1. Before you begin
a. Make sure you know the details of the requirement – ie what it’s for, who will use it, where it will be sited, what it’s to be built in, what’s the server set up etc. Use the Project Brief Questionnaire
b. Make sure you know the limits of the project – there’s no point PaperBuilding things which will never see the light of day.
2. At the intro session
a. Introduce the PaperBuild to participants, what it is, what we do, what participants get out of it, the limits of it.
b. Introduce the scope of the project.
c. Tell participants what happens to the PaperBuild after it’s created, what it means - the PaperBuild is your contract with your users. If the project goes ahead (as planned) you will deliver the functionality expressed in the PaperBuild. There are no assumptions in a PaperBuild, it’s black and white and if it’s not in the PaperBuild, it’s not in the project – make sure the participants understand this.
3. At the first session
a. Strike a fast pace, inject a sense of urgency and keep them on their toes – be the unequivocal leader, boss them, keep everyone busy, they should know they’re not on holiday
b. The first step is to assign who will do what in the PaperBuild, it can take a lot of time if the PM is to draw up everything, so firstly appoint someone to draw forms, someone to do the tables and fields, someone to do the function list. NB – this request can be met with reluctance but try and make sure the client is active in the process, ultimately you’ll find they’ll be fighting for the pen and paper to draw the form how they want it.
c. Start with small exhibit or say an overview of the system – probably to be found in the PBQ filled in, or from the ITT (keep it brief, but it’s an anchor to check things have been covered).
- What will the system do in broad terms?
- What data will be put in? (get first pass ERM from this)
- What data will be taken out? (get first pass report ideas)
d. Isolate the first area to concentrate on, e.g. contact management
e. Talk through the business process, map it.
f. Note the data to be captured for eg for an individual
g. Draw each field on the form
h. Number the field, then make an entry with the same number in the field list – marking the table the field belongs to
i. Any functions that are required, note on the form, then add a corresponding entry into the function list eg auto create salutation field from first name surname and title already entered.
j. This process continues for all areas / all exhibits. After each session you’ll have identified more fields, tables, etc and will need to build up the ERM as you go and keep it up to date.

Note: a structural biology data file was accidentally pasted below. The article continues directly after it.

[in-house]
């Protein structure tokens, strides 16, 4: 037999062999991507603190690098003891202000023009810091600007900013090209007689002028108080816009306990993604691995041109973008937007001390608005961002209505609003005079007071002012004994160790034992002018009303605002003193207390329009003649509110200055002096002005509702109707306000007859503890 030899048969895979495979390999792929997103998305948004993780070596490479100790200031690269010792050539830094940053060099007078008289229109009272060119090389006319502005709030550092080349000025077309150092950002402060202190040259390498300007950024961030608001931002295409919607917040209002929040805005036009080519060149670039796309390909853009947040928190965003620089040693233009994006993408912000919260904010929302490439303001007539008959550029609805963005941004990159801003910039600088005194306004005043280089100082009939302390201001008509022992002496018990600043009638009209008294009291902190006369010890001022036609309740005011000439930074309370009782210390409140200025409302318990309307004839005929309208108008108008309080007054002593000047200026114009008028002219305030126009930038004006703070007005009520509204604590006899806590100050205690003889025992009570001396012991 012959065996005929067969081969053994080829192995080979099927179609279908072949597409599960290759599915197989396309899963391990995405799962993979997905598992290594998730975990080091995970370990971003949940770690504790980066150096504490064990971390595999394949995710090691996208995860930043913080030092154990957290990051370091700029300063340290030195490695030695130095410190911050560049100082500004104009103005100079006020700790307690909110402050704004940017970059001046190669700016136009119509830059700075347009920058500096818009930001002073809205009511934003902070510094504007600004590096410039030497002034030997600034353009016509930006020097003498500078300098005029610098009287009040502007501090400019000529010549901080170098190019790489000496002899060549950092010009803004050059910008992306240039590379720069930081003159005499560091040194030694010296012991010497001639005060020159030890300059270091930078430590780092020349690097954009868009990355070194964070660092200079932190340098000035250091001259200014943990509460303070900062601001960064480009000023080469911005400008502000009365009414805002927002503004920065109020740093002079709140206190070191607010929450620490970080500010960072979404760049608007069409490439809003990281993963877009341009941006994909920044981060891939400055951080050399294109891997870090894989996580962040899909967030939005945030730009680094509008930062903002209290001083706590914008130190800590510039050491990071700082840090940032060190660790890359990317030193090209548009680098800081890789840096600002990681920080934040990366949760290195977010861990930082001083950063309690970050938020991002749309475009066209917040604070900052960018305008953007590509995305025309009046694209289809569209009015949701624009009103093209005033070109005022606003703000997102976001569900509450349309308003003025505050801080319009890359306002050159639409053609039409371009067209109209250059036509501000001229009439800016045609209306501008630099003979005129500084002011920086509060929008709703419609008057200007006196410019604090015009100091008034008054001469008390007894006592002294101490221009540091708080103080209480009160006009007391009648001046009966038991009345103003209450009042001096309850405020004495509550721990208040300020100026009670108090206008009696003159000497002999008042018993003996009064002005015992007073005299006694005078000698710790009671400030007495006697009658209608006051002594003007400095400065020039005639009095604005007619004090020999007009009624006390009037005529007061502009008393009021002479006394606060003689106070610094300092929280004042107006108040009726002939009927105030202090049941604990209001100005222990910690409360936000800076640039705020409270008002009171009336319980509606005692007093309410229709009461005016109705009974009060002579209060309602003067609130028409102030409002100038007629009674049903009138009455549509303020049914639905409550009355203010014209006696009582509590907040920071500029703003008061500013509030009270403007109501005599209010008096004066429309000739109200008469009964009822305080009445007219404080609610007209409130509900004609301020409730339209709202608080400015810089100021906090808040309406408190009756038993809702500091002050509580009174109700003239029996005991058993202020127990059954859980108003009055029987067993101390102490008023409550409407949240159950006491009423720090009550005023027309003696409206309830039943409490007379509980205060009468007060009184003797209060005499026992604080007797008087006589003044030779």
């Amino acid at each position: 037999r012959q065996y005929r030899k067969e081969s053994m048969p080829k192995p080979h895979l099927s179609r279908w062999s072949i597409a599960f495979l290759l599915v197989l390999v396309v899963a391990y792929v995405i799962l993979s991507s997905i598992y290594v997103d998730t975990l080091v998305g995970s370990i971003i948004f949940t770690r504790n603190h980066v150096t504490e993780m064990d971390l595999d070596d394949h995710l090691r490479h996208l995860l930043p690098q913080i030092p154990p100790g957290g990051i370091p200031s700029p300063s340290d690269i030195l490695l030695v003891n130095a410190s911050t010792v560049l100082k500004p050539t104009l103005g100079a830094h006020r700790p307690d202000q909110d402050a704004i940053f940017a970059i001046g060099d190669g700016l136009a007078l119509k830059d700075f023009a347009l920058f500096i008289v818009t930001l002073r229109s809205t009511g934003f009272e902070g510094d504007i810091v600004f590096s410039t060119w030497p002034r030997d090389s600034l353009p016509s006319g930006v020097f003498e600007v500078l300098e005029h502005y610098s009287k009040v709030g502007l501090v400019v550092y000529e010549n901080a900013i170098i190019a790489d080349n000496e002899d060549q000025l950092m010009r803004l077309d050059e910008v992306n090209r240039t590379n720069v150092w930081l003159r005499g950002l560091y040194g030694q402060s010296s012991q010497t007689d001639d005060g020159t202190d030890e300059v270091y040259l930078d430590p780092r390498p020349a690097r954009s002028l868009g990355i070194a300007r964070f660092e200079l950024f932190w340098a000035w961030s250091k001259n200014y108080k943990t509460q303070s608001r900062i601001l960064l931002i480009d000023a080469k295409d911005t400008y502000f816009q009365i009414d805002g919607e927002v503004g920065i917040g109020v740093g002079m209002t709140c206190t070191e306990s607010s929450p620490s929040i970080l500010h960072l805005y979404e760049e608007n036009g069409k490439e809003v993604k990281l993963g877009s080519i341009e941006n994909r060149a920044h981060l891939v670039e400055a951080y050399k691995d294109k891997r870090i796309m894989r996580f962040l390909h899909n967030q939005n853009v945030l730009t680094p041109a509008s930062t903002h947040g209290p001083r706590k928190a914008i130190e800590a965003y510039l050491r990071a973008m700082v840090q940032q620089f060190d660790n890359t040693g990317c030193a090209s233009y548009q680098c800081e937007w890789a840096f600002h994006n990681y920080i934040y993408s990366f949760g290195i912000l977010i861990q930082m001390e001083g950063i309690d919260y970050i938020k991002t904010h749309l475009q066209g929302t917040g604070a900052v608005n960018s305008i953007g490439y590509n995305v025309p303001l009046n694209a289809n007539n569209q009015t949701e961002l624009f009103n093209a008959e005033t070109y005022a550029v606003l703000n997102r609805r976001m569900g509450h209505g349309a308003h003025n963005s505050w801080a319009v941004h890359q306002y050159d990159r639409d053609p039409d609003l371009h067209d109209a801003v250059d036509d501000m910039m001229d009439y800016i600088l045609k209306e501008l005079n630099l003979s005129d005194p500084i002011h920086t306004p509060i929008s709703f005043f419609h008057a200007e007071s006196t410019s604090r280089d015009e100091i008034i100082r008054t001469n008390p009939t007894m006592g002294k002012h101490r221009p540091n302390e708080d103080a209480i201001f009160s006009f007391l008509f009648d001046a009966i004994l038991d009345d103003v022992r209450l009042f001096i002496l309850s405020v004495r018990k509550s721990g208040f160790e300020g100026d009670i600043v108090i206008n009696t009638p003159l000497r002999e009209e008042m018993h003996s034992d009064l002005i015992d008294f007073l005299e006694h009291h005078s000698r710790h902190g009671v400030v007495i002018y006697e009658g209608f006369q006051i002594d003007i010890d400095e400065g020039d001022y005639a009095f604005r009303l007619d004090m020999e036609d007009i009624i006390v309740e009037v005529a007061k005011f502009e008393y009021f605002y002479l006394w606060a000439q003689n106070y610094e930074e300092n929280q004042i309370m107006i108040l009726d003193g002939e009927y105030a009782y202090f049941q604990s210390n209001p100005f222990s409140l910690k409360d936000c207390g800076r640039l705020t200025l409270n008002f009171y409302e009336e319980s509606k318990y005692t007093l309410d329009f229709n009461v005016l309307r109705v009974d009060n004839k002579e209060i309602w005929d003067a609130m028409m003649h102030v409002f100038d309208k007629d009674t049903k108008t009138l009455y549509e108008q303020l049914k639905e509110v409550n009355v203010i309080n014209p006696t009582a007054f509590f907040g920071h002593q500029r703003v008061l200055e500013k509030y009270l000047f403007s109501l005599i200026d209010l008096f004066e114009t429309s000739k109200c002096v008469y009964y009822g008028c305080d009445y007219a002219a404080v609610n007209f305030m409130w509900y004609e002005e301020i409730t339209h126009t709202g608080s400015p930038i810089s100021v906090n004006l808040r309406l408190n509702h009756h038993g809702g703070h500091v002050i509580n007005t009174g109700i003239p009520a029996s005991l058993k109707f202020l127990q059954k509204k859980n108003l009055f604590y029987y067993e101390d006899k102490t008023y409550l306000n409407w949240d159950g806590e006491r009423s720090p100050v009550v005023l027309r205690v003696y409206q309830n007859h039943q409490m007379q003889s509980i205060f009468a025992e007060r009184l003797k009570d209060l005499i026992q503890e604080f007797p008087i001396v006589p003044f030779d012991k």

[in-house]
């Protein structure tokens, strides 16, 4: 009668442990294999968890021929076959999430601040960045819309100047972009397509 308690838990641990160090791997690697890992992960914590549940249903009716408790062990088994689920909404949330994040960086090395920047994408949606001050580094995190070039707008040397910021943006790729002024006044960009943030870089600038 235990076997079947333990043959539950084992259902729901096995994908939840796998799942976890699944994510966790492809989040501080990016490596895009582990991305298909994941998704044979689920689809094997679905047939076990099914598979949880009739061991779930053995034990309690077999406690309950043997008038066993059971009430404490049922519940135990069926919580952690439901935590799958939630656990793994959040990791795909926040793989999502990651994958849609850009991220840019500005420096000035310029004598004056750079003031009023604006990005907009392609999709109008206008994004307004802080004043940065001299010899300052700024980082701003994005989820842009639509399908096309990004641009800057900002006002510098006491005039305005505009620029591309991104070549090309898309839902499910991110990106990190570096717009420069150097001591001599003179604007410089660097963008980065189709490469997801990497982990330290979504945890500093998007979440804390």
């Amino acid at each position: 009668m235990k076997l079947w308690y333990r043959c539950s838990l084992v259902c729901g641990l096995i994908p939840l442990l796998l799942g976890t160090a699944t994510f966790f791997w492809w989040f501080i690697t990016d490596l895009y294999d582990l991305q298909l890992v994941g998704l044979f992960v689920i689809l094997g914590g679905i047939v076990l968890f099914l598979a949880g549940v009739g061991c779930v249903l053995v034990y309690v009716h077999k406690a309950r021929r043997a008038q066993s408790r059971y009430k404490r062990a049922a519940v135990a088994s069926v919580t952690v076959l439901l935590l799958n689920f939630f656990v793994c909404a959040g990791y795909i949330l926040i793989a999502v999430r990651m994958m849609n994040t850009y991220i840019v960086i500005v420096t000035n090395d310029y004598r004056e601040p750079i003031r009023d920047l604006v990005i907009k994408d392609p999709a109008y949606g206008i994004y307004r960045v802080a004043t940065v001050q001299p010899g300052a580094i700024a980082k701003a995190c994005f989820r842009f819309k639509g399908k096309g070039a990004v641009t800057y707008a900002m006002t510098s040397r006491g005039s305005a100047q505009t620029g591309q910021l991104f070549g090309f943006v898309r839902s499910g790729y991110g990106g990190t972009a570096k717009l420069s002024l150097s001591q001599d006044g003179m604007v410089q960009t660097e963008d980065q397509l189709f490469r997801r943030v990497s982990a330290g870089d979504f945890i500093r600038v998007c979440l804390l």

4. At the end of the session
a. Tell them what happens next time but no review, just stop dead – leave them wanting more (it is a bit of a show, or at least you have to keep your audience interested)
b. After each session you’ll have identified more fields, tables, etc and will need to build as you go and keep it up to date
c. You will need to do a fair amount of session tidying-up, prep for next time – as much time in front as back stage
d. Always leave a photocopy of everything with the client project manager/if possible leave it hanging up in the ‘project room’
5. Next session
a. Start with review of the PaperBuild documents you’ve got to-date – make it fast, horse race commentary, get the momentum and sense of urgency built up and then hit the next exhibit at pace.
b. Once you’ve completed all the exhibits you need to start raking through the PaperBuild filling in detail, checking it cross references correctly.
c. Above all you need to make sure the whole thing is consistent, makes sense within itself. It’s not unusual for contradictory requirements to be recorded, it’s your job as the PaperBuild practitioner to make sure this is a coherent statement of requirement
6. PaperBuild structured walk-through
a. Arrange a short lull – just a few days
b. Come back and (with the client project manager) present the whole PaperBuild to the staff not involved to-date, managers, funders and the PaperBuild team itself.
c. Stick copies up on the wall and make booklet copies.
d. Make the walkthrough quick but comprehensive. Synthesise the essence of the organisation and this requirement in a rapid fire presentation – sell the project to the broader board. Have bit parts for team members so they nail their flags to the mast in public. Stress the benefits it will bring.
e. Ask the audience to chip in with any queries as you go but tell them you won’t deal with them there and then you’ll come back in review.
f. In review, just weight them Must / Should / Could / Would be nice – don’t answer them just weight them.
g. Ask the audience if you could deal with the Musts, is this system really what they want, can this project proceed?
h. Go to it.
7. Build it
a. Always prototype or pilot – never launch in hope
b. When it comes to the development you can accept new requirements if you wish, if you have the budget, but as a rule they should be costed separately and then PaperBuilt in a subsequent phase. NB Failure to be strict here is where we allow scope creep and the whole project could unravel – you have to be strict!